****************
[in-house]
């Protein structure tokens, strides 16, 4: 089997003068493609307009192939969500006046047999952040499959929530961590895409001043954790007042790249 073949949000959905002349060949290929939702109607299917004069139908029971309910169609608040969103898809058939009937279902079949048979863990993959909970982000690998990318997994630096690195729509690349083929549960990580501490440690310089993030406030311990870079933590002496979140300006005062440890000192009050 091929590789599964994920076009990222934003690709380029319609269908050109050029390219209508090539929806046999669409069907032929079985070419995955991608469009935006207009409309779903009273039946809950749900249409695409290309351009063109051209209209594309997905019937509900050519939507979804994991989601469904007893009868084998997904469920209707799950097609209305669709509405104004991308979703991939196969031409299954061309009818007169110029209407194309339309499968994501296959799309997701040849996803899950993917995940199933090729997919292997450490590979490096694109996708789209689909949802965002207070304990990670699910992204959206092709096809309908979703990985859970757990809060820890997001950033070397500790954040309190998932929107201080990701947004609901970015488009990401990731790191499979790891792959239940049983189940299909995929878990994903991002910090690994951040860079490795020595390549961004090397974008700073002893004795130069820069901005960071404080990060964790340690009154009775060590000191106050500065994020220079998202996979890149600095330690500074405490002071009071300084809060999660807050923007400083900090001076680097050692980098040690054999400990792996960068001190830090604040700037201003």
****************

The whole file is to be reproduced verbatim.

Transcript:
[in-house]
């Protein structure tokens, strides 16, 4: 089997003068493609307009192939969500006046047999952040499959929530961590895409001043954790007042790249 073949949000959905002349060949290929939702109607299917004069139908029971309910169609608040969103898809058939009937279902079949048979863990993959909970982000690998990318997994630096690195729509690349083929549960990580501490440690310089993030406030311990870079933590002496979140300006005062440890000192009050 091929590789599964994920076009990222934003690709380029319609269908050109050029390219209508090539929806046999669409069907032929079985070419995955991608469009935006207009409309779903009273039946809950749900249409695409290309351009063109051209209209594309997905019937509900050519939507979804994991989601469904007893009868084998997904469920209707799950097609209305669709509405104004991308979703991939196969031409299954061309009818007169110029209407194309339309499968994501296959799309997701040849996803899950993917995940199933090729997919292997450490590979490096694109996708789209689909949802965002207070304990990670699910992204959206092709096809309908979703990985859970757990809060820890997001950033070397500790954040309190998932929107201080990701947004609901970015488009990401990731790191499979790891792959239940049983189940299909995929878990994903991002910090690994951040860079490795020595390549961004090397974008700073002893004795130069820069901005960071404080990060964790340690009154009775060590000191106050500065994020220079998202996979890149600095330690500074405490002071009071300084809060999660807050923007400083900090001076680097050692980098040690054999400990792996960068001190830090604040700037201003």